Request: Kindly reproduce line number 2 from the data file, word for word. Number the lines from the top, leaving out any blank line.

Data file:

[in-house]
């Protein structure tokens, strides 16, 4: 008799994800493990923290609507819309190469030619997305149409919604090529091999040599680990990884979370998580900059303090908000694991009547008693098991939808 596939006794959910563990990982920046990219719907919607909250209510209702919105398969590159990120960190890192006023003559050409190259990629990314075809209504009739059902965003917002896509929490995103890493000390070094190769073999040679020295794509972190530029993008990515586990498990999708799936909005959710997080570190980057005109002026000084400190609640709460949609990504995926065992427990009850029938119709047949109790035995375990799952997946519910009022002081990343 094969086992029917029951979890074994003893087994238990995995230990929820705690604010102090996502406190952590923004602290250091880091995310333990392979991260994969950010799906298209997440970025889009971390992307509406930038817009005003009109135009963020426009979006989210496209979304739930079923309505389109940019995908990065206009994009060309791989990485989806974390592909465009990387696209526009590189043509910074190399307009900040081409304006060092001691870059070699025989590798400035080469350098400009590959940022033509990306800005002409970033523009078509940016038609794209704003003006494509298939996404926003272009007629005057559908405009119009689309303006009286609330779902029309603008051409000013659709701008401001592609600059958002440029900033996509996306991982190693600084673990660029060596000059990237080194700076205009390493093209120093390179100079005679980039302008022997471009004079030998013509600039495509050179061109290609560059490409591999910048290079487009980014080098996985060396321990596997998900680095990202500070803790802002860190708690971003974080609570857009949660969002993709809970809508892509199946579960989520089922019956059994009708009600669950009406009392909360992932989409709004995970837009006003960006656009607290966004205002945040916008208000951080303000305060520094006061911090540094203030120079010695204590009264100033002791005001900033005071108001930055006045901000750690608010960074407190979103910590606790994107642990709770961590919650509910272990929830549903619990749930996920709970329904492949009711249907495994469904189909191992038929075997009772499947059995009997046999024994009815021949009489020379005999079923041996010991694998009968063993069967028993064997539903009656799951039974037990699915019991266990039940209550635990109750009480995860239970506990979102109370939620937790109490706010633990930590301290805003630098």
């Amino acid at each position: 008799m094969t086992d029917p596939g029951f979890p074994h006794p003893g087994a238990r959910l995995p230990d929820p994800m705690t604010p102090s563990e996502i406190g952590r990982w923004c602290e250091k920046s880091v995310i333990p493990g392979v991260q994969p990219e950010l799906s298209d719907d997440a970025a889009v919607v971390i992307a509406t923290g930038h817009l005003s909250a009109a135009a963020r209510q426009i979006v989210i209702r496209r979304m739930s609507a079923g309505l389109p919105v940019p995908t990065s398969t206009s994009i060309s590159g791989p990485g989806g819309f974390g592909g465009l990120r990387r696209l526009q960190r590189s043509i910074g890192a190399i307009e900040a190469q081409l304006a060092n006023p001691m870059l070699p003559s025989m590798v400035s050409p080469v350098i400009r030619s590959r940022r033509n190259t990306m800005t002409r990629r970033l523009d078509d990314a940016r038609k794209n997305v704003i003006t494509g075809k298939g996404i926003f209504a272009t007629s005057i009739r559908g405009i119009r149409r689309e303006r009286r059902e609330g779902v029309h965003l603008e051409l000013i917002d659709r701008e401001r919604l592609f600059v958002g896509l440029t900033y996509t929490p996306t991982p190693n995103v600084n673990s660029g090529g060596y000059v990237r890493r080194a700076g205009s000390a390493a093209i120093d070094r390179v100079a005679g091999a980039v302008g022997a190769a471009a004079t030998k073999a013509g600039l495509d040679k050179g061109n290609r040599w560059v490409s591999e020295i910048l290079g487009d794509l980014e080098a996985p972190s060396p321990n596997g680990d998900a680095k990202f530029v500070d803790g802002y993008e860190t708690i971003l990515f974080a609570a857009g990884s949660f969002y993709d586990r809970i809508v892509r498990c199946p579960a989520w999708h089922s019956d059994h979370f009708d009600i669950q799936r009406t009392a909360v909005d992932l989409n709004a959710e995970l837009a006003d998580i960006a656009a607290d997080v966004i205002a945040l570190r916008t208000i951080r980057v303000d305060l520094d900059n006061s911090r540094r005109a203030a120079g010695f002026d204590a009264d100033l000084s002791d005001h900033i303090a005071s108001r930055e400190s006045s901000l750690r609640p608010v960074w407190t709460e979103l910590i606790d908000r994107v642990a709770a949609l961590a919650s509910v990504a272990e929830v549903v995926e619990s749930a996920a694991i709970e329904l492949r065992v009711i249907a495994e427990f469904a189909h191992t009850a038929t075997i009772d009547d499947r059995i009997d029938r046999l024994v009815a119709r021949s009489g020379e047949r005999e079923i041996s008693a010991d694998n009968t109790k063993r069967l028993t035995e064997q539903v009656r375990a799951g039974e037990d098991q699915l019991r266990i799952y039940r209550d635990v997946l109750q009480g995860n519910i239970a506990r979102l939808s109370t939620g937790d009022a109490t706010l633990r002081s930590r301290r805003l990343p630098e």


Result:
């Protein structure tokens, strides 16, 4: 008799994800493990923290609507819309190469030619997305149409919604090529091999040599680990990884979370998580900059303090908000694991009547008693098991939808 596939006794959910563990990982920046990219719907919607909250209510209702919105398969590159990120960190890192006023003559050409190259990629990314075809209504009739059902965003917002896509929490995103890493000390070094190769073999040679020295794509972190530029993008990515586990498990999708799936909005959710997080570190980057005109002026000084400190609640709460949609990504995926065992427990009850029938119709047949109790035995375990799952997946519910009022002081990343 094969086992029917029951979890074994003893087994238990995995230990929820705690604010102090996502406190952590923004602290250091880091995310333990392979991260994969950010799906298209997440970025889009971390992307509406930038817009005003009109135009963020426009979006989210496209979304739930079923309505389109940019995908990065206009994009060309791989990485989806974390592909465009990387696209526009590189043509910074190399307009900040081409304006060092001691870059070699025989590798400035080469350098400009590959940022033509990306800005002409970033523009078509940016038609794209704003003006494509298939996404926003272009007629005057559908405009119009689309303006009286609330779902029309603008051409000013659709701008401001592609600059958002440029900033996509996306991982190693600084673990660029060596000059990237080194700076205009390493093209120093390179100079005679980039302008022997471009004079030998013509600039495509050179061109290609560059490409591999910048290079487009980014080098996985060396321990596997998900680095990202500070803790802002860190708690971003974080609570857009949660969002993709809970809508892509199946579960989520089922019956059994009708009600669950009406009392909360992932989409709004995970837009006003960006656009607290966004205002945040916008208000951080303000305060520094006061911090540094203030120079010695204590009264100033002791005001900033005071108001930055006045901000750690608010960074407190979103910590606790994107642990709770961590919650509910272990929830549903619990749930996920709970329904492949009711249907495994469904189909191992038929075997009772499947059995009997046999024994009815021949009489020379005999079923041996010991694998009968063993069967028993064997539903009656799951039974037990699915019991266990039940209550635990109750009480995860239970506990979102109370939620937790109490706010633990930590301290805003630098």